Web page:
A number of genetic or drug-induced pathophysiological disorders, particularly neurodegenerative diseases, have been reported to correlate with catalytic impairments of NADH:ubiquinone oxidoreductase (mitochondrial complex I). The vast majority of the data on catalytic properties of this energy-transducing enzyme have been accumulated from studies on bovine heart complex I preparations of different degrees of resolution, whereas almost nothing is known about the functional activities of the enzyme in neuronal tissues. Here a procedure for preparation of coupled inside-out submitochondrial particles from brain is described and their NADH oxidase activity is characterized. The basic characteristics of brain complex I, particularly the parameters of A/D-transition are found to be essentially the same as those previously reported for heart enzyme. The results show that coupled submitochondrial particles prepared from either heart or brain can equally be used as a model system for in vitro studies aimed to delineate neurodegenerative-associated defects of complex I.
Keywords: NADH:ubiquinone oxidoreductase; complex I; mitochondria; brain
Free fatty acids as inducers and regulators of uncoupling of oxidative phosphorylation in liver mitochondria with participation of ADP/ATP- and aspartate/glutamate-antiporter by V. N. Samartsev; E. I. Marchik; L. V. Shamagulova (217-224).
In liver mitochondria fatty acids act as protonophoric uncouplers mainly with participation of internal membrane protein carriers — ADP/ATP and aspartate/glutamate antiporters. In this study the values of recoupling effects of carboxyatractylate and glutamate (or aspartate) were used to assess the degree of participation of ADP/ATP and aspartate/glutamate antiporters in uncoupling activity of fatty acids. These values were determined from the ability of these recoupling agents to suppress the respiration stimulated by fatty acids and to raise the membrane potential reduced by fatty acids. Increase in palmitic and lauric acid concentration was shown to increase the degree of participation of ADP/ATP antiporter and to decrease the degree of participation of aspartate/glutamate antiporter in uncoupling to the same extent. These data suggest that fatty acids are not only inducers of uncoupling of oxidative phosphorylation, but that they also act the regulators of this process. The linear dependence of carboxyatractylate and glutamate recoupling effects ratio on palmitic and lauric acids concentration was established. Comparison of the effects of fatty acids (palmitic, myristic, lauric, capric, and caprylic having 16, 14, 12, 10, and 8 carbon atoms, respectively) has shown that, as the hydrophobicity of fatty acids decreases, the effectiveness decreases to a greater degree than the respective values of their specific uncoupling activity. The action of fatty acids as regulators of uncoupling is supposed to consist of activation of transport of their anions from the internal to the external monolayer of the internal membrane with participation of ADP/ATP antiporter and, at the same time, in inhibition of this process with the participation of aspartate/glutamate antiporter.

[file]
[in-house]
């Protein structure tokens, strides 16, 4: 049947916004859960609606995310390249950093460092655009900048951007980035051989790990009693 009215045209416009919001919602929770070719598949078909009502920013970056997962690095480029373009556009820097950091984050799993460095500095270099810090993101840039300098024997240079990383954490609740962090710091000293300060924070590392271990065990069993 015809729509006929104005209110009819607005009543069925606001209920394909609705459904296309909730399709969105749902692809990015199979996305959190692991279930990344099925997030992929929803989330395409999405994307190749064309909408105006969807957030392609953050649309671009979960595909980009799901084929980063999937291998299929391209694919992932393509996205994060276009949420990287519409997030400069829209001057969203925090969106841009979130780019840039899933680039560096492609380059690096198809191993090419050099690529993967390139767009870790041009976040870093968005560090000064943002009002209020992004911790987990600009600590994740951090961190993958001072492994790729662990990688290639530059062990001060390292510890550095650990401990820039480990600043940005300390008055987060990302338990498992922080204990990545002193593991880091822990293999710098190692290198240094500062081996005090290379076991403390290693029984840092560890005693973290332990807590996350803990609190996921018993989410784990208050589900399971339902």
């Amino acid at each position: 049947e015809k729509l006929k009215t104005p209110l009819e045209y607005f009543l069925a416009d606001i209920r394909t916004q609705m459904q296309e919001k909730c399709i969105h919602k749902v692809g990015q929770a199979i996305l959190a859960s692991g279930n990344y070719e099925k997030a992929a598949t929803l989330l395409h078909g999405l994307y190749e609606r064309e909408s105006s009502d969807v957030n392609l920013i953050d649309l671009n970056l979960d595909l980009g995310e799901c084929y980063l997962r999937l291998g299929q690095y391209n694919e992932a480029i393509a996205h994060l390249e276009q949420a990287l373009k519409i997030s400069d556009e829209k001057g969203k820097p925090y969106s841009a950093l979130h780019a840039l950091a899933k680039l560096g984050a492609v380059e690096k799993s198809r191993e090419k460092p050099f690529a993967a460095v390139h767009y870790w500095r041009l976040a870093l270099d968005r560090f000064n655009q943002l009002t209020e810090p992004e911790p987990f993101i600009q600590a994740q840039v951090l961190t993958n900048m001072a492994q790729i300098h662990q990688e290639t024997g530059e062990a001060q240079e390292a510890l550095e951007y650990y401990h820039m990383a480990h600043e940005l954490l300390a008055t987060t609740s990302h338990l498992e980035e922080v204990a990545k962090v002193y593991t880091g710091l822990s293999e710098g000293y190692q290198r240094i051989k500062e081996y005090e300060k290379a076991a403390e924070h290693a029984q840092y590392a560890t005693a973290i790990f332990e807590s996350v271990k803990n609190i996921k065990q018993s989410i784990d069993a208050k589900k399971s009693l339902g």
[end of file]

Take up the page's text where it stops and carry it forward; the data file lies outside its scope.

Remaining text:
Keywords: ADP/ATP antiporter; aspartate/glutamate antiporter; fatty acids; liver mitochondria; regulation; uncoupling